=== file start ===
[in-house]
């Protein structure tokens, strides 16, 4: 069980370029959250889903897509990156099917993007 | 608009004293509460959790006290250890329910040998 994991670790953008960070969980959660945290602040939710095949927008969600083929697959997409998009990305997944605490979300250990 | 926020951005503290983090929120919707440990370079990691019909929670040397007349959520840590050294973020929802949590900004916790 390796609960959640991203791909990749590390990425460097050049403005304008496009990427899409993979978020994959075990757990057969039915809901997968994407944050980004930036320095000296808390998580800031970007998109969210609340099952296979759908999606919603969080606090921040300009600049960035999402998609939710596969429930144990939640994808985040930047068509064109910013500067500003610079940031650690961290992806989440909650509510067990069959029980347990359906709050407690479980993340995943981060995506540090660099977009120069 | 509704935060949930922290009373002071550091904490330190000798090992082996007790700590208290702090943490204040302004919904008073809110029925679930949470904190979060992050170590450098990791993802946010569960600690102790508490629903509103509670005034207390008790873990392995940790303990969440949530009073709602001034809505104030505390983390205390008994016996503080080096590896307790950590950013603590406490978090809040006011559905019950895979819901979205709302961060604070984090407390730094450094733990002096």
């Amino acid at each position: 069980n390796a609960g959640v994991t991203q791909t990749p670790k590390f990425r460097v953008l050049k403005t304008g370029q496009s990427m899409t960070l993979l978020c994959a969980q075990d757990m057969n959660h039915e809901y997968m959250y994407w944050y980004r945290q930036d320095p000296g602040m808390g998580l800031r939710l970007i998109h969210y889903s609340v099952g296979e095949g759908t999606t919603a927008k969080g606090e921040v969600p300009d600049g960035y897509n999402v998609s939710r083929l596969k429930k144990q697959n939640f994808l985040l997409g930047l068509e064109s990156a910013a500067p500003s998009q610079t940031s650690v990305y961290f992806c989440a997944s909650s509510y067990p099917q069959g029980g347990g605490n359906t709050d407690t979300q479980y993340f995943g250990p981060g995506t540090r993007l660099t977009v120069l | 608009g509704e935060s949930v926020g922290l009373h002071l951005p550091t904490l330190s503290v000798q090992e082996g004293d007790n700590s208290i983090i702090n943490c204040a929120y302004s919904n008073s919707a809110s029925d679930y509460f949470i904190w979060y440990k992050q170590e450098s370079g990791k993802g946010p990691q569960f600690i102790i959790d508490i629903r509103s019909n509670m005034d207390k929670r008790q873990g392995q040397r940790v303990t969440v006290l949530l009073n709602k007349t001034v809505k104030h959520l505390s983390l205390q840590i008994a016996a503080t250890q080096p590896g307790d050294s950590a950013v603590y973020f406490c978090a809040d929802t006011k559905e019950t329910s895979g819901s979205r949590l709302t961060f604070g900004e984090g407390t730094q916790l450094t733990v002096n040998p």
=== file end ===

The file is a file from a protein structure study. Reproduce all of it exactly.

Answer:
[in-house]
């Protein structure tokens, strides 16, 4: 069980370029959250889903897509990156099917993007 | 608009004293509460959790006290250890329910040998 994991670790953008960070969980959660945290602040939710095949927008969600083929697959997409998009990305997944605490979300250990 | 926020951005503290983090929120919707440990370079990691019909929670040397007349959520840590050294973020929802949590900004916790 390796609960959640991203791909990749590390990425460097050049403005304008496009990427899409993979978020994959075990757990057969039915809901997968994407944050980004930036320095000296808390998580800031970007998109969210609340099952296979759908999606919603969080606090921040300009600049960035999402998609939710596969429930144990939640994808985040930047068509064109910013500067500003610079940031650690961290992806989440909650509510067990069959029980347990359906709050407690479980993340995943981060995506540090660099977009120069 | 509704935060949930922290009373002071550091904490330190000798090992082996007790700590208290702090943490204040302004919904008073809110029925679930949470904190979060992050170590450098990791993802946010569960600690102790508490629903509103509670005034207390008790873990392995940790303990969440949530009073709602001034809505104030505390983390205390008994016996503080080096590896307790950590950013603590406490978090809040006011559905019950895979819901979205709302961060604070984090407390730094450094733990002096």
């Amino acid at each position: 069980n390796a609960g959640v994991t991203q791909t990749p670790k590390f990425r460097v953008l050049k403005t304008g370029q496009s990427m899409t960070l993979l978020c994959a969980q075990d757990m057969n959660h039915e809901y997968m959250y994407w944050y980004r945290q930036d320095p000296g602040m808390g998580l800031r939710l970007i998109h969210y889903s609340v099952g296979e095949g759908t999606t919603a927008k969080g606090e921040v969600p300009d600049g960035y897509n999402v998609s939710r083929l596969k429930k144990q697959n939640f994808l985040l997409g930047l068509e064109s990156a910013a500067p500003s998009q610079t940031s650690v990305y961290f992806c989440a997944s909650s509510y067990p099917q069959g029980g347990g605490n359906t709050d407690t979300q479980y993340f995943g250990p981060g995506t540090r993007l660099t977009v120069l | 608009g509704e935060s949930v926020g922290l009373h002071l951005p550091t904490l330190s503290v000798q090992e082996g004293d007790n700590s208290i983090i702090n943490c204040a929120y302004s919904n008073s919707a809110s029925d679930y509460f949470i904190w979060y440990k992050q170590e450098s370079g990791k993802g946010p990691q569960f600690i102790i959790d508490i629903r509103s019909n509670m005034d207390k929670r008790q873990g392995q040397r940790v303990t969440v006290l949530l009073n709602k007349t001034v809505k104030h959520l505390s983390l205390q840590i008994a016996a503080t250890q080096p590896g307790d050294s950590a950013v603590y973020f406490c978090a809040d929802t006011k559905e019950t329910s895979g819901s979205r949590l709302t961060f604070g900004e984090g407390t730094q916790l450094t733990v002096n040998p």